There may be as many different reasons for studying JSA as there are students, but those that have taken it up for actual combat application are living in a fantasy world. In the Army, we'd call these people Rambo, or John Wayne. They'd have tiger-stripe camoflage paint on their face, wear belts of machine gun ammo, fire guns from the hip, and try to pull grenade pins with their teeth. Such people do not last long around professional soldiers, and likewise, the JSA equivelant should not be tolerated by the serious practitioner.

    Training "as if" is not the same as training "for".

    There are aspects of what I study that go beyond physical proficiency with a sword. My swordsmanship is actually a secondary result of what I'm trying to achieve, but I can only achieve my goal if I give it first priority and try to forget the other things I'd like to gain. That's my understanding of how this all works. I'm studying JSA to be a healthier, better person, not to be able to defeat the legion of Musashi clones that fiendish Japanese scientists are preparing even now for their next attempt at world domination.

    Don't get me wrong, I wish to be a good swordsman as well. Which is why I didn't take up chado or TM instead of Iai. That's because I enjoy working with swords for all sorts of reasons, and not because I see it as a vital tool to protect democracy from the international communist conspiracy.
    Dan Beaird

    The best time to be a hero is when all the other chaps are dead, God rest 'em, and you can take the credit.

    H. Flashman V.C., K.C.B., K.C.I.E.

  9. #54
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    Cool Ha HA HA !!!

    Dan Wrote ...
    not to be able to defeat the legion of Musashi clones that fiendish Japanese scientists are preparing even now for their next attempt at world domination.
    Then you will be easy for us to defeat when we extend our domination northward!

    I think you have hit the crux of what I consider possibly just a problem of semantics. That is the difference between 'training for' as opposed to 'training as if'. It has always been my contention that since there no longer is sword combat, there can no longer be anyone training for sword combat. Training as if you were going to engage in sword combat is essential to the art, in my opinion. Anything else would be Saturday Night Fever with props.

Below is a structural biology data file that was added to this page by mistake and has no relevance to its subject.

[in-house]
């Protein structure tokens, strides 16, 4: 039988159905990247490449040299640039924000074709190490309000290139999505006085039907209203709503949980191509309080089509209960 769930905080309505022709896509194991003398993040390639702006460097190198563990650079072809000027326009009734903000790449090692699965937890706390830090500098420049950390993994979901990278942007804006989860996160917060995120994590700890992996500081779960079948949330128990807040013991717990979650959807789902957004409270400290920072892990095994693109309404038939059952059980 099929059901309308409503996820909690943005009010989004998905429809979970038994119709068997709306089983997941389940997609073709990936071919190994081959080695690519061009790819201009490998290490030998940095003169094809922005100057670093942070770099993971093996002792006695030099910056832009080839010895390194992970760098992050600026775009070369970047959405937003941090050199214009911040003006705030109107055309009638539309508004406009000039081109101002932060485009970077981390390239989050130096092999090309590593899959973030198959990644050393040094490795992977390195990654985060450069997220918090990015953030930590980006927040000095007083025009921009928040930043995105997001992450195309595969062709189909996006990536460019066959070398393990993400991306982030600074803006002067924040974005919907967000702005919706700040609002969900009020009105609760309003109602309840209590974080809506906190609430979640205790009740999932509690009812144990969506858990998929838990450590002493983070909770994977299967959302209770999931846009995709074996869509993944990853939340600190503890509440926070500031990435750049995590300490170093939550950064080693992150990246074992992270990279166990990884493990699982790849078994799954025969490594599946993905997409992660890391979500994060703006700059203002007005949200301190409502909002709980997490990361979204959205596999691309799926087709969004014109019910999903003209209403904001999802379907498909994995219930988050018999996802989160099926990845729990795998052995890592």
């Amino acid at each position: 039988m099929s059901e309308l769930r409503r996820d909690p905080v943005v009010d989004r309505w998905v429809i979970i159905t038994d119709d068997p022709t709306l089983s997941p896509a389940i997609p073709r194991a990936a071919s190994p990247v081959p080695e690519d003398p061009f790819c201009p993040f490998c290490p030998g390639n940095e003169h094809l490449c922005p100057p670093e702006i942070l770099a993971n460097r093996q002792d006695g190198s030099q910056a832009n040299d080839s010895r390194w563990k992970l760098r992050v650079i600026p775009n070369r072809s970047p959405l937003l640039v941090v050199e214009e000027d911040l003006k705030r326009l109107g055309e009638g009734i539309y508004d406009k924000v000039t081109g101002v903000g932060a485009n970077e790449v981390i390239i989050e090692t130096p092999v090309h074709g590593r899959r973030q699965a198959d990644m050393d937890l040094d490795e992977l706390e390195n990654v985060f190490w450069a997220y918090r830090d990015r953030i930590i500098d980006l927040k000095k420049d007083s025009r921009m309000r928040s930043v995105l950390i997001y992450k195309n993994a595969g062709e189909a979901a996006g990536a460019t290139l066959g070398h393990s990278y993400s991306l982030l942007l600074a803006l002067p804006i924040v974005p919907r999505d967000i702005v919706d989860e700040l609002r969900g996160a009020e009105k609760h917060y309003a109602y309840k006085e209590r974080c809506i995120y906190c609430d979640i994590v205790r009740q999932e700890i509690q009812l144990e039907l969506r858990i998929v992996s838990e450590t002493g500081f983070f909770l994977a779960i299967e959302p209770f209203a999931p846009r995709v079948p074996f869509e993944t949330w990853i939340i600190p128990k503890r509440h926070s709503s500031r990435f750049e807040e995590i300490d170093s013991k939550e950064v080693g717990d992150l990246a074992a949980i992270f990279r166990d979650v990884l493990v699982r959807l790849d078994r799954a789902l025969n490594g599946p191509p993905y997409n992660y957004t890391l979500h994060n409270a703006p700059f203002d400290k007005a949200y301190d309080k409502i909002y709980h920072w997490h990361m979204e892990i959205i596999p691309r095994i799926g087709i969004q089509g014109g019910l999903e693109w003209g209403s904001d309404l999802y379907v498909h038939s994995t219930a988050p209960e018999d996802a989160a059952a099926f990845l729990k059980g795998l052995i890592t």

The problem that keeps recurring in my head is what exactly qualifies as "training as if going to combat"? Dave's breadth of experience gives him a great deal of insight into this question. I've only been at this for seven years, and can claim no such insight. Therefore I try and quantify it as much as I can, and that's where I have problems. As Dave pointed out, even the seitei kata can look deadly when performed by someone with the proper ability and spirit. This leads to my contention that it's not so much the individual methods of the school, as it is the individual spirit of the school.

    If the instructor, and thus the students, are weak in force of spirit and intent it doesn't matter how well they perform the techniques it still wouldn't be "combat effective". Likewise if the techniques of a school don't seem very sophisticated or well rounded, if those practicing them work diligently with full intent and spirit I believe that it would qualify as "combat effective".

    Of course, this does assume that the techniques being practiced make sense from a 'combat' point of view. It wouldn't matter how diligently you practiced twisting triple backflips, they still wouldn't be anything other than goofy!

    There you go, more opinions from the peanut gallery!

    Cheers,
    Paul Smith
    "Always keep the sharp side and the pointy end between you and your opponent"

  10. #55
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    Now I'm agreeing with Paul. It does seem to be mostly a question of semantics between "Training for Combat" and "Training as if for Combat". Nobody trains for combat as there is no combat anymore, but the most affective "Training as if for Combat" will be a complete acceptance on the part of the student that he is actually "Training for Combat". It is important to stick to that belief because if you don't you start down the slippery slope towards kenbu, or what Tanida-sensei referrs to as "Suicide Iaido"
    Charles Mahan

    Iaido - Breaking down bad habits,
    and building new ones.

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    Oh, okay, I see what you're saying now. I misinterpreted your remark to mean that attaining technical proficiency wasn't anyone's highest priority, which of course didn't make sense. Yes, everything else you've said now makes sense to me, lol. Hmm, training "as if" by deliberately maintaining the belief that one is training "for..." So basically take it seriously, right?

    PS: what is "kenbu?"
    Last edited by Gabriel L; 6th March 2003 at 03:22.

  12. #57
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    Of course, if you look at this objectively, it's really rather funny, since we're all exhibiting that "western" tendency to analyze things to death. Even funnier since I'm sitting here making "observations" and generalizations about something I've never seen in my life.


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    Yeah. What it all boils down to is take it seriously.



    And yes we are all spending too much time thinking about it, and not enough time sweating on the mat.
    Charles Mahan

    Iaido - Breaking down bad habits,
    and building new ones.